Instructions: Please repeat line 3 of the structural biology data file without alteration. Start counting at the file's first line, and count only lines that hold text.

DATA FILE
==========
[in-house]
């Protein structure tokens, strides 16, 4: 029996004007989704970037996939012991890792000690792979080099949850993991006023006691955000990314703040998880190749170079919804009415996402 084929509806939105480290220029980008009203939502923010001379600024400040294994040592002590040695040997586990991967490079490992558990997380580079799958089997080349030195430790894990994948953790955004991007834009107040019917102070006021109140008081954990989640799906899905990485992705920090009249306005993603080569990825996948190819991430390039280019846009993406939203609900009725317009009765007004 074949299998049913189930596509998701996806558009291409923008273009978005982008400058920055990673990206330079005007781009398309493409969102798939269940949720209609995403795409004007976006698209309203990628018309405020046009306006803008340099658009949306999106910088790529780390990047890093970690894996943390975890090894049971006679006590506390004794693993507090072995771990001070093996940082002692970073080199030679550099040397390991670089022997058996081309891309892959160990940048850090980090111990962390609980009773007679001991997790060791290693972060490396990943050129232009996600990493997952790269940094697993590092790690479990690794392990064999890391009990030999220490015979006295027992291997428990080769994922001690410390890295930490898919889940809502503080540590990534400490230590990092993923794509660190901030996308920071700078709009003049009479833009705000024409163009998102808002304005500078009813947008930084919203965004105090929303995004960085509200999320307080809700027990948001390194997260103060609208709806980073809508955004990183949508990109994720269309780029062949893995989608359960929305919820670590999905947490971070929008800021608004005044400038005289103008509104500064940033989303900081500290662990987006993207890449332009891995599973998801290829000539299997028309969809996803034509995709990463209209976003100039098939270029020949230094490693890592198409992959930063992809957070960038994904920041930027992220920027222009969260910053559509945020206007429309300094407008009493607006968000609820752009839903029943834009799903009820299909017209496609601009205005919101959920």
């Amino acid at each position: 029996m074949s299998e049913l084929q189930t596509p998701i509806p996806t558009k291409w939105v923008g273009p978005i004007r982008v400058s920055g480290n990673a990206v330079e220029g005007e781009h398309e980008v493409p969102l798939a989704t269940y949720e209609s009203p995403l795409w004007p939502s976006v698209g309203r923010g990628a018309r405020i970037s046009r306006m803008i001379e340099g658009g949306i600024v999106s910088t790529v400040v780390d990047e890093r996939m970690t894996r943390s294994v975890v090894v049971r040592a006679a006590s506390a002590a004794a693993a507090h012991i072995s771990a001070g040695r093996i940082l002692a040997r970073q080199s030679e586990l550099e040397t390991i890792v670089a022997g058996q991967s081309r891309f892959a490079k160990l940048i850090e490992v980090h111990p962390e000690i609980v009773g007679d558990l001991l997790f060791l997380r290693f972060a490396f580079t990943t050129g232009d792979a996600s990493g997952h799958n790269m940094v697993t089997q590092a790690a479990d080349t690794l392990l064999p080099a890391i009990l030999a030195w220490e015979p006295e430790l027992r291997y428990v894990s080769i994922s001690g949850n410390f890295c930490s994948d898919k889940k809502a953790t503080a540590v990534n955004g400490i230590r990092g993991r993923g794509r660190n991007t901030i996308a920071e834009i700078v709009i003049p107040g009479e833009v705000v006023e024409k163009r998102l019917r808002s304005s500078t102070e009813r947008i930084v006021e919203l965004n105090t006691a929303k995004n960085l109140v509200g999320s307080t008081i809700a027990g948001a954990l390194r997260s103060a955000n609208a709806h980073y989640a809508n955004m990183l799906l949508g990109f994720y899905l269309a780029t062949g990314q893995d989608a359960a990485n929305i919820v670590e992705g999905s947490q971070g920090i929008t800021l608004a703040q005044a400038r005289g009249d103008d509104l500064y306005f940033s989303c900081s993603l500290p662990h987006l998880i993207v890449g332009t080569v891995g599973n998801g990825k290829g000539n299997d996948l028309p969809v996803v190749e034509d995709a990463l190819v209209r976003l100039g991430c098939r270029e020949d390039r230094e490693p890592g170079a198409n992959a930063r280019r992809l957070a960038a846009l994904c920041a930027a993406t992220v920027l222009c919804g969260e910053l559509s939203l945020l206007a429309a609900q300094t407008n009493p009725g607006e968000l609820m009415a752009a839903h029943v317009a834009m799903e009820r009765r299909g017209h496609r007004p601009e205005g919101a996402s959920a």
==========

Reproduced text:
């Amino acid at each position: 029996m074949s299998e049913l084929q189930t596509p998701i509806p996806t558009k291409w939105v923008g273009p978005i004007r982008v400058s920055g480290n990673a990206v330079e220029g005007e781009h398309e980008v493409p969102l798939a989704t269940y949720e209609s009203p995403l795409w004007p939502s976006v698209g309203r923010g990628a018309r405020i970037s046009r306006m803008i001379e340099g658009g949306i600024v999106s910088t790529v400040v780390d990047e890093r996939m970690t894996r943390s294994v975890v090894v049971r040592a006679a006590s506390a002590a004794a693993a507090h012991i072995s771990a001070g040695r093996i940082l002692a040997r970073q080199s030679e586990l550099e040397t390991i890792v670089a022997g058996q991967s081309r891309f892959a490079k160990l940048i850090e490992v980090h111990p962390e000690i609980v009773g007679d558990l001991l997790f060791l997380r290693f972060a490396f580079t990943t050129g232009d792979a996600s990493g997952h799958n790269m940094v697993t089997q590092a790690a479990d080349t690794l392990l064999p080099a890391i009990l030999a030195w220490e015979p006295e430790l027992r291997y428990v894990s080769i994922s001690g949850n410390f890295c930490s994948d898919k889940k809502a953790t503080a540590v990534n955004g400490i230590r990092g993991r993923g794509r660190n991007t901030i996308a920071e834009i700078v709009i003049p107040g009479e833009v705000v006023e024409k163009r998102l019917r808002s304005s500078t102070e009813r947008i930084v006021e919203l965004n105090t006691a929303k995004n960085l109140v509200g999320s307080t008081i809700a027990g948001a954990l390194r997260s103060a955000n609208a709806h980073y989640a809508n955004m990183l799906l949508g990109f994720y899905l269309a780029t062949g990314q893995d989608a359960a990485n929305i919820v670590e992705g999905s947490q971070g920090i929008t800021l608004a703040q005044a400038r005289g009249d103008d509104l500064y306005f940033s989303c900081s993603l500290p662990h987006l998880i993207v890449g332009t080569v891995g599973n998801g990825k290829g000539n299997d996948l028309p969809v996803v190749e034509d995709a990463l190819v209209r976003l100039g991430c098939r270029e020949d390039r230094e490693p890592g170079a198409n992959a930063r280019r992809l957070a960038a846009l994904c920041a930027a993406t992220v920027l222009c919804g969260e910053l559509s939203l945020l206007a429309a609900q300094t407008n009493p009725g607006e968000l609820m009415a752009a839903h029943v317009a834009m799903e009820r009765r299909g017209h496609r007004p601009e205005g919101a996402s959920a």